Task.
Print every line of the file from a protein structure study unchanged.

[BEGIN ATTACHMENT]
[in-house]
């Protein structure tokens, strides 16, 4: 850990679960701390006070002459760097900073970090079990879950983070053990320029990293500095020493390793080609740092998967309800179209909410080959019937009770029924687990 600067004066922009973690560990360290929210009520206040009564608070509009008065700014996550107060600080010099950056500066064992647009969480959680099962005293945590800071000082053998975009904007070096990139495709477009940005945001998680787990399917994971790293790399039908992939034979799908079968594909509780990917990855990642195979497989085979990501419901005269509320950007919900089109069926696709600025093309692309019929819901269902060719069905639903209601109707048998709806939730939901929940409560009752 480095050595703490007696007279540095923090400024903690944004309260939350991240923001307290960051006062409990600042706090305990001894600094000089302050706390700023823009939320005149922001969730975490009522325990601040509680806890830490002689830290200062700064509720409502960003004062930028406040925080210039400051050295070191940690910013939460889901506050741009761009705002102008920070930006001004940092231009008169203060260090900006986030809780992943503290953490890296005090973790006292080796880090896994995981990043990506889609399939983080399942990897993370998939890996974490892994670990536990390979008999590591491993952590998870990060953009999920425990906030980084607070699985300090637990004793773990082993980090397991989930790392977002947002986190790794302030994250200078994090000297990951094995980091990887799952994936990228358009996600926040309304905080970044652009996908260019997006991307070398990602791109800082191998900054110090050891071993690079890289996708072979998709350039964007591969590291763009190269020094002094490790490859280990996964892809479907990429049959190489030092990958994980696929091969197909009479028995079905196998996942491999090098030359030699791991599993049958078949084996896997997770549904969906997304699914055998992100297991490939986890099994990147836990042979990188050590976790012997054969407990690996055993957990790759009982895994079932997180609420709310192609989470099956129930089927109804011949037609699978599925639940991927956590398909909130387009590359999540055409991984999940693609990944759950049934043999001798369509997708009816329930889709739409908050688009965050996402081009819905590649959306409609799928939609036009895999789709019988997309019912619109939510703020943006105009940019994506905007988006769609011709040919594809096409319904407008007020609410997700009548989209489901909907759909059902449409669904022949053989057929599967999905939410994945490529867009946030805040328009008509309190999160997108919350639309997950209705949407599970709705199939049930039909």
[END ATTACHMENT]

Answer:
[in-house]
């Protein structure tokens, strides 16, 4: 850990679960701390006070002459760097900073970090079990879950983070053990320029990293500095020493390793080609740092998967309800179209909410080959019937009770029924687990 600067004066922009973690560990360290929210009520206040009564608070509009008065700014996550107060600080010099950056500066064992647009969480959680099962005293945590800071000082053998975009904007070096990139495709477009940005945001998680787990399917994971790293790399039908992939034979799908079968594909509780990917990855990642195979497989085979990501419901005269509320950007919900089109069926696709600025093309692309019929819901269902060719069905639903209601109707048998709806939730939901929940409560009752 480095050595703490007696007279540095923090400024903690944004309260939350991240923001307290960051006062409990600042706090305990001894600094000089302050706390700023823009939320005149922001969730975490009522325990601040509680806890830490002689830290200062700064509720409502960003004062930028406040925080210039400051050295070191940690910013939460889901506050741009761009705002102008920070930006001004940092231009008169203060260090900006986030809780992943503290953490890296005090973790006292080796880090896994995981990043990506889609399939983080399942990897993370998939890996974490892994670990536990390979008999590591491993952590998870990060953009999920425990906030980084607070699985300090637990004793773990082993980090397991989930790392977002947002986190790794302030994250200078994090000297990951094995980091990887799952994936990228358009996600926040309304905080970044652009996908260019997006991307070398990602791109800082191998900054110090050891071993690079890289996708072979998709350039964007591969590291763009190269020094002094490790490859280990996964892809479907990429049959190489030092990958994980696929091969197909009479028995079905196998996942491999090098030359030699791991599993049958078949084996896997997770549904969906997304699914055998992100297991490939986890099994990147836990042979990188050590976790012997054969407990690996055993957990790759009982895994079932997180609420709310192609989470099956129930089927109804011949037609699978599925639940991927956590398909909130387009590359999540055409991984999940693609990944759950049934043999001798369509997708009816329930889709739409908050688009965050996402081009819905590649959306409609799928939609036009895999789709019988997309019912619109939510703020943006105009940019994506905007988006769609011709040919594809096409319904407008007020609410997700009548989209489901909907759909059902449409669904022949053989057929599967999905939410994945490529867009946030805040328009008509309190999160997108919350639309997950209705949407599970709705199939049930039909």